The HARPIA-TF is a time-resolved fluorescence measurement module for HARPIA-TA spectroscopy system that combines Kerr gate or fluorescence upconversion with TCSPC techniques. With the use of a high repetition rate PHAROS or CARBIDE femtosecond laser, the fluorescence dynamics are measured while exciting the samples with pulse energies down to several nanojoules.

  • Femtosecond-to-microsecond measurements
  • Automated switching between fluorescence upconversion and TCSPC
  • Automated spectral scanning and calibration
  • Optional operation as a stand-alone unit
  • Market-leading sensitivity
  • 330 nm – 24 μm spectral range
  • Probe delay ranges from 2 to 8 ns
  • Pump pulse energies down to nJ
  • Cryostat and peristaltic pump support
  • Tunable pulse duration, 100 fs – 20 ps
  • Maximum pulse energy of up to 4 mJ
  • Down to < 100 fs right at the output
  • Pulse-on-demand and BiBurst for pulse control
  • Up to 5th harmonic or tunable extensions
  • CEP stabilization or repetition rate locking
  • Thermally-stabilized and sealed design
  • Tunable pulse duration, 190 fs – 20 ps
  • Maximum output of 120 W and 2 mJ
  • Single-shot – 2 MHz repetition rate
  • Pulse-on-demand and BiBurst for pulse control
  • Up to 5th harmonic or tunable extensions
  • Air-cooled model
  • Compact industrial-grade design
  • Continuous tunability from UV to MIR, 190 – 16000 nm
  • High energy and high power models for all needs
  • Single-shot – 2 MHz repetition rate
  • Up to 80 W pump power
  • Up to 2 mJ pump pulse energy

Optically Excited Lasing in a Cavity-Based, High-Current-Density Quantum Dot Electroluminescent Device

N. Ahn, Y. Park, C. Livache, J. Du, K. Gungor, J. Kim, and V. I. Klimov, Advanced Materials 9 (35), 2206613 (2023).

Dopamine Photochemical Behaviour under UV Irradiation

A. Falamaş, A. Petran, A. Hada, and A. Bende, International Journal of Molecular Sciences 10 (23), 5483 (2022).

Electron–Hole Binding Governs Carrier Transport in Halide Perovskite Nanocrystal Thin Films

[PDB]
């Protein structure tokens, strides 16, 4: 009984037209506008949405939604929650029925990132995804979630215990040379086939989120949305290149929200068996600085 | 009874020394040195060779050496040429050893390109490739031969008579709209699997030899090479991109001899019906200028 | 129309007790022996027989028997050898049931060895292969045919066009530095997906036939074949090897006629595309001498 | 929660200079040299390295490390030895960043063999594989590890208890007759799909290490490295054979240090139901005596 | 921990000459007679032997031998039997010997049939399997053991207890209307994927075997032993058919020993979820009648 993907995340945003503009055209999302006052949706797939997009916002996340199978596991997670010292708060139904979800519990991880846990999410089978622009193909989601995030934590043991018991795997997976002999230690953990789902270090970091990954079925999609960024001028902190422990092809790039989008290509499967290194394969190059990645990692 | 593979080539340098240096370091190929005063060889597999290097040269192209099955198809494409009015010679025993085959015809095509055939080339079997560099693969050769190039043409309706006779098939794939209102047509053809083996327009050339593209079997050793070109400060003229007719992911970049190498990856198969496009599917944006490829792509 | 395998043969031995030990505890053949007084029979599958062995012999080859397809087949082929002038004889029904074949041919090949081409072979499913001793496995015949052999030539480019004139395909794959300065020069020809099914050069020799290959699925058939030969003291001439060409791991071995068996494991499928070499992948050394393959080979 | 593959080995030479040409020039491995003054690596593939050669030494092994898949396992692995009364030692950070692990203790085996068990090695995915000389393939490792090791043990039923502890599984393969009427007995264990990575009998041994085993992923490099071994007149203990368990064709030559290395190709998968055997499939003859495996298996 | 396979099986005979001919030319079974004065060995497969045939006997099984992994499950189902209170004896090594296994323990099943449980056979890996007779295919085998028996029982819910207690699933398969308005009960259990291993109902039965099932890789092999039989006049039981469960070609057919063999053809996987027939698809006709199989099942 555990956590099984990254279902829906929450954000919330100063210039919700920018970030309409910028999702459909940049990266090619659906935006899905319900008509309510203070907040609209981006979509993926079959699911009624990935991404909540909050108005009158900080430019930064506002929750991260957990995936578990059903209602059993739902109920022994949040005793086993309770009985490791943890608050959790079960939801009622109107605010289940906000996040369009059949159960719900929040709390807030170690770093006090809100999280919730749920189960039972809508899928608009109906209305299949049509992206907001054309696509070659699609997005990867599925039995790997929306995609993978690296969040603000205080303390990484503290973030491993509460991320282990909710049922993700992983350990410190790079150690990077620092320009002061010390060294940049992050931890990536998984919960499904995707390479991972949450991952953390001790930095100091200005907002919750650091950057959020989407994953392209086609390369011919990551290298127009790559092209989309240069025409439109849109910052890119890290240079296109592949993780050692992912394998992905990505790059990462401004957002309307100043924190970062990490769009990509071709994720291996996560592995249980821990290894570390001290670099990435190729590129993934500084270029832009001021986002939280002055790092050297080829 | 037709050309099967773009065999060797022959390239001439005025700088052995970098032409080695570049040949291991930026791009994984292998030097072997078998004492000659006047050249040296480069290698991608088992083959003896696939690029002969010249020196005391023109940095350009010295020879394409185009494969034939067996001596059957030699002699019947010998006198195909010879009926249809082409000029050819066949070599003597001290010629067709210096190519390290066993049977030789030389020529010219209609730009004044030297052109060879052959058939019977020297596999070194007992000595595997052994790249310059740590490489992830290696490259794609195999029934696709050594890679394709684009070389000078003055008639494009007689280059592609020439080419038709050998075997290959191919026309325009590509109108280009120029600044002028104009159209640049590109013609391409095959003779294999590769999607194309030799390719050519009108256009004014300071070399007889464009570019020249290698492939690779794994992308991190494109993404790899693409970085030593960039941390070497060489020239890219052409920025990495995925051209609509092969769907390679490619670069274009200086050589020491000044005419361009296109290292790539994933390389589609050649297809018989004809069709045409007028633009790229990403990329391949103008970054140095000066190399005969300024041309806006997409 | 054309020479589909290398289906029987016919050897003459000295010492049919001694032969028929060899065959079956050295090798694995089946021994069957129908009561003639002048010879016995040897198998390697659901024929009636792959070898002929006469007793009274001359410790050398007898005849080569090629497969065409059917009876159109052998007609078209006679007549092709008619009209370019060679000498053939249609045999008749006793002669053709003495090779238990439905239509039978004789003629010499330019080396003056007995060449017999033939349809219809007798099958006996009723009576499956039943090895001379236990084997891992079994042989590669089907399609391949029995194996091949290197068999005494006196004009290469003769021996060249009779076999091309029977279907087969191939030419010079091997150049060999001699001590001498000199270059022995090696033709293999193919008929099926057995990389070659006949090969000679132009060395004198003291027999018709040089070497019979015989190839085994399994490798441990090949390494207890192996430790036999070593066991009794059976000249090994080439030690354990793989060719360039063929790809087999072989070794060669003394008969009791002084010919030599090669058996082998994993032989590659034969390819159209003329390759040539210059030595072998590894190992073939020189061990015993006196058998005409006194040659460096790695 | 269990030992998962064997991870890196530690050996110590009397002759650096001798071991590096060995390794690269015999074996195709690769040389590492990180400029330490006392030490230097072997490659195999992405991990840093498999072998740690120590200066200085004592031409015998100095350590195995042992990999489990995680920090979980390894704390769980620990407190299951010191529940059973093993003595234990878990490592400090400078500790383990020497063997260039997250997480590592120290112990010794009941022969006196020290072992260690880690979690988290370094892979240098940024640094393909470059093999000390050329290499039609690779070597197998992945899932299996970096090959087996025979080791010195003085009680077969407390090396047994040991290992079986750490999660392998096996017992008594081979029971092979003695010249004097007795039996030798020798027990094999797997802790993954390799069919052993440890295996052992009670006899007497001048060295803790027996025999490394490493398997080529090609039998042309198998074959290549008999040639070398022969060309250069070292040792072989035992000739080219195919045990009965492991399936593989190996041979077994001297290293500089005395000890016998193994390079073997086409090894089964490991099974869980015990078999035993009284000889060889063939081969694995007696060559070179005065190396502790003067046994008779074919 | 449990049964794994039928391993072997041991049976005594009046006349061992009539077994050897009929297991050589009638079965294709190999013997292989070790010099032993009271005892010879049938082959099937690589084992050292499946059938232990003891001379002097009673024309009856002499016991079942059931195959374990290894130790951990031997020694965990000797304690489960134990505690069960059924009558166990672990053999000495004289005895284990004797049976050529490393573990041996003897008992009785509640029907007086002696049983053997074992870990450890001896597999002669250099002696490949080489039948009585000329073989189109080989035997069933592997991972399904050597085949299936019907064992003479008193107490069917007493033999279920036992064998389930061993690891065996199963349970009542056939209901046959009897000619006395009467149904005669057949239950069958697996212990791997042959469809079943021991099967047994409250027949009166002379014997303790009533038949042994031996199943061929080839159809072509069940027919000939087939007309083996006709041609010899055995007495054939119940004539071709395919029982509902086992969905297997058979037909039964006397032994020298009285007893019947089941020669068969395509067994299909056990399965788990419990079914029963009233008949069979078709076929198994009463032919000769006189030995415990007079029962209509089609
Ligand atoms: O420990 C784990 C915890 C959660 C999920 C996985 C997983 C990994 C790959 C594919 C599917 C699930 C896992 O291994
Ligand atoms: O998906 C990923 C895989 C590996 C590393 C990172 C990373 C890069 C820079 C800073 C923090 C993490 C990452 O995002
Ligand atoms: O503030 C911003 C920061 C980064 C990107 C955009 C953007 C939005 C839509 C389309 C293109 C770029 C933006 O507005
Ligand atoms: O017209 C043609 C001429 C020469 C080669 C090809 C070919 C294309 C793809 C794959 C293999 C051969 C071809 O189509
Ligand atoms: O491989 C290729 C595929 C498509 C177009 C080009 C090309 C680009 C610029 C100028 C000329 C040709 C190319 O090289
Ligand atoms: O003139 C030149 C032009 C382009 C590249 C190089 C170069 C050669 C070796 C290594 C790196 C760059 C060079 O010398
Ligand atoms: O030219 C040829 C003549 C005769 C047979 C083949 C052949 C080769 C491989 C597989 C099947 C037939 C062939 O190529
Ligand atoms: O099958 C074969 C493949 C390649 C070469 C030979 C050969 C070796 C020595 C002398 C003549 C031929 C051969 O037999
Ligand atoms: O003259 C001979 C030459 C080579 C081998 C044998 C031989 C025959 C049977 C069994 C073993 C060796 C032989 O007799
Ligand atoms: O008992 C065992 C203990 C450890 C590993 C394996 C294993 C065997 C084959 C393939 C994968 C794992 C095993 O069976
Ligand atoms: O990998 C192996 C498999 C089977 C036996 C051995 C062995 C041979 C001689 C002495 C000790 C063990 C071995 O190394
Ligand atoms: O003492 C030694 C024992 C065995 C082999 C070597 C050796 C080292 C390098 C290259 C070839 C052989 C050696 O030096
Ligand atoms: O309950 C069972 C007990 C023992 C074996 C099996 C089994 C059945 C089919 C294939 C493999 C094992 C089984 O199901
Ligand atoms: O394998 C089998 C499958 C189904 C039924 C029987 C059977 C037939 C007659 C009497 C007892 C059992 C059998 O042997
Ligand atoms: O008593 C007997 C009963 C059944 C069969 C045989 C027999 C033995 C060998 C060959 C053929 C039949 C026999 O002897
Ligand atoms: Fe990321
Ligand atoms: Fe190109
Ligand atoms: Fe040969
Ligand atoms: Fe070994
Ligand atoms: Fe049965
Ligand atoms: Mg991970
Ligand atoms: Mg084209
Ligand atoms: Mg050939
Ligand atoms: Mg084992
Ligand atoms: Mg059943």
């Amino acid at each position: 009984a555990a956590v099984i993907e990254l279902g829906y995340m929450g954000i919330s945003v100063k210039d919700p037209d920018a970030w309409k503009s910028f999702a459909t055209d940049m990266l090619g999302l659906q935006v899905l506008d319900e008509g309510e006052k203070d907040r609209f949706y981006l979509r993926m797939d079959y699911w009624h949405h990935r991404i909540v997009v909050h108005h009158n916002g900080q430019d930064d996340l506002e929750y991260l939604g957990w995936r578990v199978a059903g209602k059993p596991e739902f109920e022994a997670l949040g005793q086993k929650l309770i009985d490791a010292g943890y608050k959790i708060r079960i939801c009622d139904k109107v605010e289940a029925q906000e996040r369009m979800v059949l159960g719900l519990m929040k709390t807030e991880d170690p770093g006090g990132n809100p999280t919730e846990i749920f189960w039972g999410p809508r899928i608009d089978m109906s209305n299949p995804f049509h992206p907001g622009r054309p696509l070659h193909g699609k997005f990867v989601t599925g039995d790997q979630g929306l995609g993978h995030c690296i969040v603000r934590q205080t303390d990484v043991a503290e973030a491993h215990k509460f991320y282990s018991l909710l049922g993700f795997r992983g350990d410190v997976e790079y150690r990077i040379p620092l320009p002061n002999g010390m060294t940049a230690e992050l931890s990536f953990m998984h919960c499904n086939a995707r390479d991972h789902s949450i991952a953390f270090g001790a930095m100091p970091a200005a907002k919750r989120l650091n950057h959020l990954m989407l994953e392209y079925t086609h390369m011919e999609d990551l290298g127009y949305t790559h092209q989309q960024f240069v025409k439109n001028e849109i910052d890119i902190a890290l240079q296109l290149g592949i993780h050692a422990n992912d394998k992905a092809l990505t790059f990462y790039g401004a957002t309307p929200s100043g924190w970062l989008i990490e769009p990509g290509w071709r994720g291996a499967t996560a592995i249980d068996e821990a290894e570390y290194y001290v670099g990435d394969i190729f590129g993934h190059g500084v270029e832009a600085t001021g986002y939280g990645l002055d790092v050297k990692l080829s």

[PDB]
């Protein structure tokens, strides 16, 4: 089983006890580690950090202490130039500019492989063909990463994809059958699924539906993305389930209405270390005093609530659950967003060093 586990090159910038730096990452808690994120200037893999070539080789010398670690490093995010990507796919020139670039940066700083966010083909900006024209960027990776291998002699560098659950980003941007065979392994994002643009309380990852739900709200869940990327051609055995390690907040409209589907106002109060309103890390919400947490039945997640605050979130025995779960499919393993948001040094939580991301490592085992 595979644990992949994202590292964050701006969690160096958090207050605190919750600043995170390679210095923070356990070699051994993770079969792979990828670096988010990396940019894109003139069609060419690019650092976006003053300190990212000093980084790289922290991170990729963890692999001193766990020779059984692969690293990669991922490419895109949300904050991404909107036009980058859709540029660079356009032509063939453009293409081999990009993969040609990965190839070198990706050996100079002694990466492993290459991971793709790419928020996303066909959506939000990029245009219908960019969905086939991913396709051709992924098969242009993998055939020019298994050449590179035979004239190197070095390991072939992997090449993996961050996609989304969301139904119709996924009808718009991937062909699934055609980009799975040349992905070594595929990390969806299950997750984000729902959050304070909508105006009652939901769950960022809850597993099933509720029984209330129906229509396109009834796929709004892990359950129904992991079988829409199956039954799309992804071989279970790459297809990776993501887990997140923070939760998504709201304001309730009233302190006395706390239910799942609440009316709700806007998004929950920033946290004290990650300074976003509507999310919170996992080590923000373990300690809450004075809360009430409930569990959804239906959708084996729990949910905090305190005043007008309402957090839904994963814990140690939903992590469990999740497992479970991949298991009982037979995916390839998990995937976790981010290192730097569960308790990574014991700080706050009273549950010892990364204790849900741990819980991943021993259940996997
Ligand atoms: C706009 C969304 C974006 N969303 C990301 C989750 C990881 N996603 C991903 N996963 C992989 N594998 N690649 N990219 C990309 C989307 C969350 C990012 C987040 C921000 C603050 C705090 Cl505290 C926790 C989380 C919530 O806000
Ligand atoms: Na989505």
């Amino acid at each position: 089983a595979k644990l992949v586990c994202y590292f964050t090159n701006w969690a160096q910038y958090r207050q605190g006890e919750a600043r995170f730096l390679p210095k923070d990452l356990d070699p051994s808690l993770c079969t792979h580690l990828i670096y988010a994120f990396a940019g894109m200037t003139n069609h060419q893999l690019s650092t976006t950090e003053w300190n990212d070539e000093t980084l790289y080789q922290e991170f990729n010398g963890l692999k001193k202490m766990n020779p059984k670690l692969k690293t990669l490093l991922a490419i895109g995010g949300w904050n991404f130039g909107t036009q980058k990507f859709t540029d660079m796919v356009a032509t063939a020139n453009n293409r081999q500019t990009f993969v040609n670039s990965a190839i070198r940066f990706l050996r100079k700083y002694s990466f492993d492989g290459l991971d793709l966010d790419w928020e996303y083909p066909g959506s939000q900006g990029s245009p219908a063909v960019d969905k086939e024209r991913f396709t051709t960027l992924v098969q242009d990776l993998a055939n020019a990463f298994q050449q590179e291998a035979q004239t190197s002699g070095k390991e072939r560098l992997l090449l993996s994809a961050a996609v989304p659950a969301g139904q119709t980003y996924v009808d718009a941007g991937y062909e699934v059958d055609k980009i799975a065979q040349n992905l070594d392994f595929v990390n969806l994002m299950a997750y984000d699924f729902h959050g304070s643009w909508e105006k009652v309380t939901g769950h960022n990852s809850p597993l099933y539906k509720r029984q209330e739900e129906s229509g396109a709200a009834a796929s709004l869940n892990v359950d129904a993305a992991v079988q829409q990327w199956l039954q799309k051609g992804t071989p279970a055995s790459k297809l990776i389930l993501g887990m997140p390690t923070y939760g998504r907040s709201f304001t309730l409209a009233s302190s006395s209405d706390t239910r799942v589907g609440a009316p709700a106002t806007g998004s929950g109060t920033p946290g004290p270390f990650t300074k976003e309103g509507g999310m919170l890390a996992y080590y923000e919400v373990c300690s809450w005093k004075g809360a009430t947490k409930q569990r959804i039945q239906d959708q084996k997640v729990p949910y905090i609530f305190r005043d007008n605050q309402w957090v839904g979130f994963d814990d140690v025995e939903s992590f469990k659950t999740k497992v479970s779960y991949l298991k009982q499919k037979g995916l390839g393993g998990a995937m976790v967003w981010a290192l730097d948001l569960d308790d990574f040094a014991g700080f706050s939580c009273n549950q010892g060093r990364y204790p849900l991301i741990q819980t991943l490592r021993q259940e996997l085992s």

M. F. Lichtenegger, J. Drewniok, A. Bornschlegl, C. Lampe, A. Singldinger, N. A. Henke, and A. S. Urban, ACS Nano (2022).

Intrachain photophysics of a donor–acceptor copolymer

H. Nho, W. Park, B. Lee, S. Kim, C. Yang, and O. Kwon, Physical Chemistry Chemical Physics 4 (24), 1982-1992 (2022).

Large π-Conjugated Metal–Organic Frameworks for Infrared-Light-Driven CO2 Reduction

J. Zeng, X. Wang, B. Xie, Q. Li, and X. Zhang, Journal of the American Chemical Society 3 (144), 1218-1231 (2022).

Novel Synthetic Dopamine Analogues: Carbon-13/Nitrogen-15 Isotopic Labeling and Fluorescence Properties

C. Lar, S. Radu, E. Gál, A. Fălămaş, J. Szücs‑Balázs, C. Filip, and A. Petran, Analytical Letters, 1-13 (2022).

Size-dependent spectroscopic insight into the steady-state and time-resolved optical properties of ZnO photocatalysts

A. Falamas, I. Marica, A. Popa, D. Toloman, S. Pruneanu, F. Pogacean, F. Nekvapil, T. D. Silipas, and M. Stefan, Materials Science in Semiconductor Processing 145, 106644 (2022).

Comparison of growth interruption and temperature variation impact on emission efficiency in blue InGaN/GaN MQWs

J. Mickevičius, K. Nomeika, M. Dmukauskas, A. Kadys, S. Nargelas, and R. Aleksiejūnas, Vacuum 183, 109871 (2021).

Double Charge Transfer Dominates in Carrier Localization in Low Bandgap Sites of Heterogeneous Lead Halide Perovskites

A. Fakharuddin, M. Franckevičius, A. Devižis, A. Gelžinis, J. Chmeliov, P. Heremans, and V. Gulbinas, Advanced Functional Materials 15 (31), 2010076 (2021).